Everyone who looks at the news knows that Microsoft (MSFT) has a search engine market share problem in the US. By most measures, it has about 10% of the pie. If it had been able to buy Yahoo! (YHOO), that number might have gone up to 30%.
Microsoft may not be able to dominate search in the US, but it could in some large markets overseas.
According to the FT, "Google has made little headway against entrenched local search companies in a handful of countries around the world." This search giant has relied on moving its own technology and brand into all of these markets, which may be a mistake.
Yandex gets 46% of search queries in Russia. Seznam controls 63% of Czech searches. By some measures, Baidu (BIDU) has as much as two-thirds of the search market in China. Yahoo! Japan has half of the market in that country.
Microsoft was willing to pay well in excess of $40 billion for Yahoo!, to become the No. 2 search operation in the US.
Baidu, which is public, has a market valuation of $9 billion. Even if Microsoft was willing to pay twice that for a controlling interest, it would hold the pole position in the world’s most populated market which just passed the US for first place in total internet users. The prices that Microsoft would have to pay for Yandex and Seznam would probably be below Baidu’s.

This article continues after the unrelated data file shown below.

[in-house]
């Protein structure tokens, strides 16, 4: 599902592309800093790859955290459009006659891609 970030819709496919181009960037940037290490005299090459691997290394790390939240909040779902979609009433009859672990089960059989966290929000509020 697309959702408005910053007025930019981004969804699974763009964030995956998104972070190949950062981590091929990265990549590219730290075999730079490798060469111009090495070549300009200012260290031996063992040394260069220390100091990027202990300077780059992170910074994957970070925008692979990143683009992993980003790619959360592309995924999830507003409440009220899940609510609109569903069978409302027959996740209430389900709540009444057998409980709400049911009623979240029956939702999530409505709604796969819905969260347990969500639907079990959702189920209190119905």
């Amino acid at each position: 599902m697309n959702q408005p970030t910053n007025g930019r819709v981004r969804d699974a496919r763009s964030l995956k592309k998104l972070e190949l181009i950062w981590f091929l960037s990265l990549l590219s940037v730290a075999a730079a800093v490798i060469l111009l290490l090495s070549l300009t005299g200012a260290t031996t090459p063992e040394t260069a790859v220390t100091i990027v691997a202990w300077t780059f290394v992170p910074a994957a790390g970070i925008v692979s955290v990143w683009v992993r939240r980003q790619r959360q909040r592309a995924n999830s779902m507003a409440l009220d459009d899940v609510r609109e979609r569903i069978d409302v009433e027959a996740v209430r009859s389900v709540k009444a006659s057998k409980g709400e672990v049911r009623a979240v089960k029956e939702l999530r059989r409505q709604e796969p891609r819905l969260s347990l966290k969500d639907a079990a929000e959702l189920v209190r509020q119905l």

Local governments may have a problem with Microsoft owning their search companies, but that does not mean that these foreign firms could not be controlled to a large extent by local management. That is more a matter of a contract than ownership.
Microsoft’s interest in search may be branding, but its primary concern should be reach. If Microsoft can put its search results along side of those of its local partners and command the text advertising inventory across a large number of countries where its partners are the leaders, it would have developed a good flanking maneuver against Google.
What is clear is that search is a local and not a global phenomenon. If Microsoft wants a dominant position, it will have to attack the problem country by country.
Douglas A. McIntyre